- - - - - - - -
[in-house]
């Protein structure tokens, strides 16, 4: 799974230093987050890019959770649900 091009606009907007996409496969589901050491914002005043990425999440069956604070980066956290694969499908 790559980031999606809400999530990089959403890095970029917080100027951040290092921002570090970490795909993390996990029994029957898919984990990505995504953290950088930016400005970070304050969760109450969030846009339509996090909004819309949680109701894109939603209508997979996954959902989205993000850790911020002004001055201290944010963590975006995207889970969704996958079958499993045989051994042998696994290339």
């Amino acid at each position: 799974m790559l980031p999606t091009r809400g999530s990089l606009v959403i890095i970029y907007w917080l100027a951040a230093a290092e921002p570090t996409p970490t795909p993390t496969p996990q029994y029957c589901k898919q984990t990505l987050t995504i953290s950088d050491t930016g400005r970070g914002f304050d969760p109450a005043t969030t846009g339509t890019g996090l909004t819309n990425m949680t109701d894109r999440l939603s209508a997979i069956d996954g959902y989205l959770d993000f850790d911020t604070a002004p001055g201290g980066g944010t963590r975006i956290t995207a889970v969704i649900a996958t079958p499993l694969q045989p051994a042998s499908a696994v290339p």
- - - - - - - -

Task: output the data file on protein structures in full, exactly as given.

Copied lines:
[in-house]
């Protein structure tokens, strides 16, 4: 799974230093987050890019959770649900 091009606009907007996409496969589901050491914002005043990425999440069956604070980066956290694969499908 790559980031999606809400999530990089959403890095970029917080100027951040290092921002570090970490795909993390996990029994029957898919984990990505995504953290950088930016400005970070304050969760109450969030846009339509996090909004819309949680109701894109939603209508997979996954959902989205993000850790911020002004001055201290944010963590975006995207889970969704996958079958499993045989051994042998696994290339």
């Amino acid at each position: 799974m790559l980031p999606t091009r809400g999530s990089l606009v959403i890095i970029y907007w917080l100027a951040a230093a290092e921002p570090t996409p970490t795909p993390t496969p996990q029994y029957c589901k898919q984990t990505l987050t995504i953290s950088d050491t930016g400005r970070g914002f304050d969760p109450a005043t969030t846009g339509t890019g996090l909004t819309n990425m949680t109701d894109r999440l939603s209508a997979i069956d996954g959902y989205l959770d993000f850790d911020t604070a002004p001055g201290g980066g944010t963590r975006i956290t995207a889970v969704i649900a996958t079958p499993l694969q045989p051994a042998s499908a696994v290339p």